Commentary

The throngs of protesters who attended the Women’s March on Washington, and who continue to demonstrate at airports, town halls, and on city streets around the country, have made clear that opposition to Donald Trump’s radical Republican agenda will be sustained and powerful. But to earn the trust of the majority of Americans who reject Trumpism, Democrats will have to go beyond simple resistance. They’ll have to show that if voters restore them to power, they’ll actually improve the lives of working families. [...]

[...] Trumpism is a movement built around the loss of privilege and perceived social status and a desire to re-create social hierarchy. It is one that requires its adherents to live in a state of constant fear and victimization. This mythology requires extensive ideological work and media filtering to remain true.

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[...] How can Democrats maximize their chances? First, they need to get the basics right. They should target widely because it’s impossible to know where the floor is for Trump. They don’t want to be in a situation where new terrain opens up and they’re unprepared. They need to start winning back state-level and county-level positions that feed into higher office. They’ll need money and an aggressive recruitment strategy to get good candidates to run. But, ultimately, the 2018 election, like all others, will be determined by who shows up.

With the court split 4-4 on this and other issues, the stakes couldn’t be higher. Mr. Gorsuch’s record suggests he’s not the person to shift the tide toward building a democracy in which the size of our wallets doesn’t determine the strength of our voices. Senators must press for clear answers.

What is going through that man’s head, I wonder, as he strides onto the dais? Is he thinking, like many, about his pivot from egocentric mode to serving others? He knows he’s up to the performance of the role, but is he feeling up to the work of the job, the decision-making and the substance of governing?

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[...] Democratic policymakers should prioritize long-term success by easing voter registration and empowering unions. Democrats need to become more comfortable stretching the limits of their power and less inclined toward unrequited bipartisanship. [...]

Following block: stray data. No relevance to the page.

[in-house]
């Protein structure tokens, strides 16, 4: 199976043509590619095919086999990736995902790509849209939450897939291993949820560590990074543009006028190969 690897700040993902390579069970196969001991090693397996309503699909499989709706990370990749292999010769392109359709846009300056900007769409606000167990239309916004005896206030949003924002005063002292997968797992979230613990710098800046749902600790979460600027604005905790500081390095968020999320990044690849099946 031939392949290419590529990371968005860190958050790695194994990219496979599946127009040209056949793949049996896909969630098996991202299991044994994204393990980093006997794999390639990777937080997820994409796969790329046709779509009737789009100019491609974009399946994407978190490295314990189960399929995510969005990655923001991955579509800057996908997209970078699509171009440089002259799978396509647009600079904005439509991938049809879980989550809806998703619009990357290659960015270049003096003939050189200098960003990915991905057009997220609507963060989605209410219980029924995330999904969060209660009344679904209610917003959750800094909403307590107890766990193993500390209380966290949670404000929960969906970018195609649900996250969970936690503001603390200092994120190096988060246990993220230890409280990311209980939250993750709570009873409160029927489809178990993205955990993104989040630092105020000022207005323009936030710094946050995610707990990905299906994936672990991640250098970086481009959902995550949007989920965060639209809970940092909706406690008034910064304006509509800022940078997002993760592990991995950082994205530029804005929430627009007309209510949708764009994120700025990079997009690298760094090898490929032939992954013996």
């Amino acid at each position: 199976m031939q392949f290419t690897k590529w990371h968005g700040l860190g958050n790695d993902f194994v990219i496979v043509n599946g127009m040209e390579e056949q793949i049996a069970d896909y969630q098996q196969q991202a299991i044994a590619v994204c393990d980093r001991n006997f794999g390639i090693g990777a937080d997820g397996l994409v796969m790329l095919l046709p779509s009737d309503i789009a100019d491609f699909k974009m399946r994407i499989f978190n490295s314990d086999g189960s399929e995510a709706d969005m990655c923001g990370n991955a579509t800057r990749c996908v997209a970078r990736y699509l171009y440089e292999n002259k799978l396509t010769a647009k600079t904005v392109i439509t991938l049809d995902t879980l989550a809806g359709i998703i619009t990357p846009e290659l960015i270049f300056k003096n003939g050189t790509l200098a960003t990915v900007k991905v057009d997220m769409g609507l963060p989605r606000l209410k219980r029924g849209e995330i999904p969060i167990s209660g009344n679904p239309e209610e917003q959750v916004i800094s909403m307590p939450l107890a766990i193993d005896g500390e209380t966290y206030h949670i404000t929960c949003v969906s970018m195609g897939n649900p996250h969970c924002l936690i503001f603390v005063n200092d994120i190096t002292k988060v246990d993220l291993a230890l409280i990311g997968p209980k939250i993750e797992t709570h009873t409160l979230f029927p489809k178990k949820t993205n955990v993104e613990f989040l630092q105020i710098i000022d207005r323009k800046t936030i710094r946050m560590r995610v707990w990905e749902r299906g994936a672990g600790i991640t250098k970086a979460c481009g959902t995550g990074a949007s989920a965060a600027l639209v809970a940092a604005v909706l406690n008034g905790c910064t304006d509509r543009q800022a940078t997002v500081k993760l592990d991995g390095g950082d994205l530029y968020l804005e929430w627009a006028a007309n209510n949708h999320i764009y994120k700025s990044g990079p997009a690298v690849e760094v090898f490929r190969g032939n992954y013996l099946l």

On Tuesday, New York Gov. Andrew Cuomo revived one of the signature policy proposals of the 2016 presidential campaign, announcing a plan to provide tuition-free college to students entering the state's two- and four-year state colleges and universities, through a new program called the Excelsior Scholarship.

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‘Rais[ing] the living standard for working-class Americans’

The greatest challenge facing President-elect Trump is following through with his campaign promises to raise the living standard for working-class Americans and bring back manufacturing jobs. Will Trump be able to convert his campaign rhetoric into meaningful solutions to address the financial struggles the working class faces?

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Social science suggests that racial resentment is central to Donald Trump's appeal. There are ways to fight back

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[...] Dog Whistle Politics: How Coded Racial Appeals Have Reinvented Racism and Wrecked the Middle Class by Ian Haney López is a particularly appropriate book for the political reality we find ourselves in today.

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